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Published May 4th 2013
Ghost Towns near Melbourne to visit
Explore the Dark and Haunting History of the Victorian Goldfields
The Victorian Goldfields are a tourism region in North Central Victoria. Major towns include Ballarat and Bendigo, and smaller centres such as Castlemaine, Daylesford and Maryborough.
The region boomed during the Gold Rush in the mid 19th century when the Australian population nearly tripled. Although many found riches, it was also a time of despair, poverty, and The Eureka Rebellion. Many hard-working people and businesses struggled under the difficult living conditions and isolation. Victoria has a dozen ghost towns that were deserted, but still stand today as monuments of a bygone era. On a short stretch of road near Maryborough you can find four of the most interesting and ghostly towns on offer.
Panning for Gold. Image from Wikipedia from the user Zanka
A convenient place to start a tour of Ghost Towns is Maryborough, 168 kilometres north-west of Melbourne. A loop from Majorca to Amherst, Homebush, Timor, and then back to Maryborough is about 90 minutes driving.
Majorca is 11 kilometres south of Maryborough and is now a ghost town. It was founded in 1863 after two prospectors struck gold at McCallum's Creek. There were 250 stores and a population of 4000 soon after. Schools and churches were established and the town even had its own racecourse. Majorca lasted for 50 years, before it's demise.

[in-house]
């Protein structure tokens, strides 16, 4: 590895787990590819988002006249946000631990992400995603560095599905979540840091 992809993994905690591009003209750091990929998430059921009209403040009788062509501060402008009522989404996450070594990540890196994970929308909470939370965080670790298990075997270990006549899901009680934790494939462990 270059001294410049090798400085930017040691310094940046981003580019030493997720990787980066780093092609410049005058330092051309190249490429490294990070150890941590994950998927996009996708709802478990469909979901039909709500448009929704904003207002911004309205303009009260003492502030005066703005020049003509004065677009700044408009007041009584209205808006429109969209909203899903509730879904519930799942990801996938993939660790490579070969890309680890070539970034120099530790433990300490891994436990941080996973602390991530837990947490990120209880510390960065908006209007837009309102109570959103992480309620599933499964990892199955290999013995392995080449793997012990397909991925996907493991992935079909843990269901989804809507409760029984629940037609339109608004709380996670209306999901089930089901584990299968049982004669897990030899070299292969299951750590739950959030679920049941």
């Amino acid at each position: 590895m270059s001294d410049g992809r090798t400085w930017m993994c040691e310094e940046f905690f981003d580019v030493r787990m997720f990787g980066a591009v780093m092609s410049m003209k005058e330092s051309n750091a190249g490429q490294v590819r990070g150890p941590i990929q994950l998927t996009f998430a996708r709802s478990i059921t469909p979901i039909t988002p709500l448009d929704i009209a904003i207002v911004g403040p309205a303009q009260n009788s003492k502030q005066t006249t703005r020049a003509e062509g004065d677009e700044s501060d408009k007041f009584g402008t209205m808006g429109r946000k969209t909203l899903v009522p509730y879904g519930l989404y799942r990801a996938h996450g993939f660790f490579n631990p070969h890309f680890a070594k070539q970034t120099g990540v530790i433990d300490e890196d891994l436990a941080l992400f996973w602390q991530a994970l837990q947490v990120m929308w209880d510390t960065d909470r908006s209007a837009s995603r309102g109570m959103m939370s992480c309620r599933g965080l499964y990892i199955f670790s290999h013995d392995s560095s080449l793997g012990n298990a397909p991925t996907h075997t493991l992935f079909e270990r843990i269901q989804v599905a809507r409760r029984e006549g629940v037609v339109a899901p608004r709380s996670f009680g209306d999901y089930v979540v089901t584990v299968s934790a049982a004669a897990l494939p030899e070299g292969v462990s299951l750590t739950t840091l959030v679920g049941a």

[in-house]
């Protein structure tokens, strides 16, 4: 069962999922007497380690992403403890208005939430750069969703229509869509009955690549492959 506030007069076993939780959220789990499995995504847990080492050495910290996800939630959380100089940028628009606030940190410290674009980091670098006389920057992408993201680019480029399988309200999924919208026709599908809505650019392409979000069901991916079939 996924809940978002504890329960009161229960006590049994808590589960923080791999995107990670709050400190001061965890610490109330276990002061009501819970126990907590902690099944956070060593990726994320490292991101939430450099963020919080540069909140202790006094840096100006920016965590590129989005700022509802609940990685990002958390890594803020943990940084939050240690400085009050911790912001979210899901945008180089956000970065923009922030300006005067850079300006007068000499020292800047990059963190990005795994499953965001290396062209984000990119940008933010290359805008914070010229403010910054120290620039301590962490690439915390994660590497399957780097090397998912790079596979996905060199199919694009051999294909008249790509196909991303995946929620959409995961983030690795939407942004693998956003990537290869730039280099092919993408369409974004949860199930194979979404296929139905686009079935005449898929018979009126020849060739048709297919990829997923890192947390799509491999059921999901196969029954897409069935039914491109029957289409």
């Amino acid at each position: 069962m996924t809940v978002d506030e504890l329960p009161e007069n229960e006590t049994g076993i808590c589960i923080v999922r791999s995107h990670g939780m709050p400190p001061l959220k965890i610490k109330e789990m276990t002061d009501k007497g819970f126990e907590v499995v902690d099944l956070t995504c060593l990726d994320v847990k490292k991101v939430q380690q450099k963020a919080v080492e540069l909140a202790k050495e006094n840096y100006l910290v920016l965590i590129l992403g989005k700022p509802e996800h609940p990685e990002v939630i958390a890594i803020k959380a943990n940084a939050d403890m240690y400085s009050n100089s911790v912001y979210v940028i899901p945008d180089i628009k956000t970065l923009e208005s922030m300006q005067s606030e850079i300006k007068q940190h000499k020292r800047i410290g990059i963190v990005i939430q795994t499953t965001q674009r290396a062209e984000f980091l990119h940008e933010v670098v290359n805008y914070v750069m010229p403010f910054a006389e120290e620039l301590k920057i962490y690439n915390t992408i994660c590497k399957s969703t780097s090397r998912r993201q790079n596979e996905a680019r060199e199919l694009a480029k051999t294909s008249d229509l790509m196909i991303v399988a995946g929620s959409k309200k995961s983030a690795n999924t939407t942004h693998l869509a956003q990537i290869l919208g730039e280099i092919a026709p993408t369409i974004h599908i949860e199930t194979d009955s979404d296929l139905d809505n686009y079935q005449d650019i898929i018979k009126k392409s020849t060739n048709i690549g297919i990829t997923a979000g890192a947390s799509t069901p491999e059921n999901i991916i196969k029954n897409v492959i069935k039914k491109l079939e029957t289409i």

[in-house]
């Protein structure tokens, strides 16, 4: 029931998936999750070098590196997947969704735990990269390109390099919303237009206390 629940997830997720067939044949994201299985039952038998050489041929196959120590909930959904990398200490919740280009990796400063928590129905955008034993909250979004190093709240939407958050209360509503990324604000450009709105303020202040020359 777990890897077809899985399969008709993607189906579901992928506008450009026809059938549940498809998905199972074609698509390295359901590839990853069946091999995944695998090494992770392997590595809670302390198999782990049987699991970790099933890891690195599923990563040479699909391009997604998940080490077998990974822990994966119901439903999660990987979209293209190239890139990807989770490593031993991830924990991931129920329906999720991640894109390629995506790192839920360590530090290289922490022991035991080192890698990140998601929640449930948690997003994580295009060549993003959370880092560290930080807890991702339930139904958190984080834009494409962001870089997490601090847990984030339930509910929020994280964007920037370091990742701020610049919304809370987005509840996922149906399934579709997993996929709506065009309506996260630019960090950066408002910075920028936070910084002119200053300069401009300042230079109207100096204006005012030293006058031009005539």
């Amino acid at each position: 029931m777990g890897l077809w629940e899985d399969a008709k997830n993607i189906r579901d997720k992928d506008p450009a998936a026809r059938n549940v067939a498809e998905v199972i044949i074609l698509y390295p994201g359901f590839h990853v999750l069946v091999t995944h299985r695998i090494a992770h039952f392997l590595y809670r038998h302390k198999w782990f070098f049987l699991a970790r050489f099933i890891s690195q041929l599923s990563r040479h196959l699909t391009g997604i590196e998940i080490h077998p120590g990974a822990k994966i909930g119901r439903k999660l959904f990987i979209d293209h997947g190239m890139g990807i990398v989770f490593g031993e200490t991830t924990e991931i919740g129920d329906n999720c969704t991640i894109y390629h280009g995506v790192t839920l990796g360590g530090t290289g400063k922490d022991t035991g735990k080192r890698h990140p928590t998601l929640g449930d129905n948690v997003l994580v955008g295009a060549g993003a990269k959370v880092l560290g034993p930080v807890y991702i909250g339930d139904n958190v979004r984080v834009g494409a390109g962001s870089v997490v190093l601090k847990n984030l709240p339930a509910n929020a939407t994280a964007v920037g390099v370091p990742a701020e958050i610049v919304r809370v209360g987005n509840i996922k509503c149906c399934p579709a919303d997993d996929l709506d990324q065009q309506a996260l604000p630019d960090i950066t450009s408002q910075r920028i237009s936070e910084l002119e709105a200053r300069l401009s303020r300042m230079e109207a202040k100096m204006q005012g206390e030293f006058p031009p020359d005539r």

Amherst is a short drive west from Majorca, and is now an uneven paddock of 10 acres, showing little of a glorious past. The town began as a mining settlement known as Daisy Hill, that gained notoriety due to an illegal gold rush in 1849, that was based on spurious claims. The name was changed to Amherst in 1855 when tens of thousands of miners arrived. As nearby Talbot increased in size, Amherst was neglected, and most of the original township was destroyed by bushfire, leaving only the Amherst Cemetery.
Amherst Cemetery. Credits: Image by user Mattinbgn from Wikipedia
Homebush is a bit further west and was settled in 1853 to support the gold mines which prospered until the 1880s, when the gold started to run out, and the town gradually died. All that remains is a school building. The churches, railway station, stores, and markets, have since disappeared.
Lower Homebush School. Credits: Image by user Peterdownunder from Wikipedia
The final stop on the tour of Ghost Towns is the town of Timor, just north of Maryborough. The town had 30,000 residents, including a large Chinese community. Hotels, houses and stores lined a mile-long main street. Timor prospered all the way until World War I when the local mining industry collapsed. The last pub closed in 1963, and the general store continued operating until 1997.
Closed General Store at Timor. Credits: Image by user Mattinbgn from Wikipedia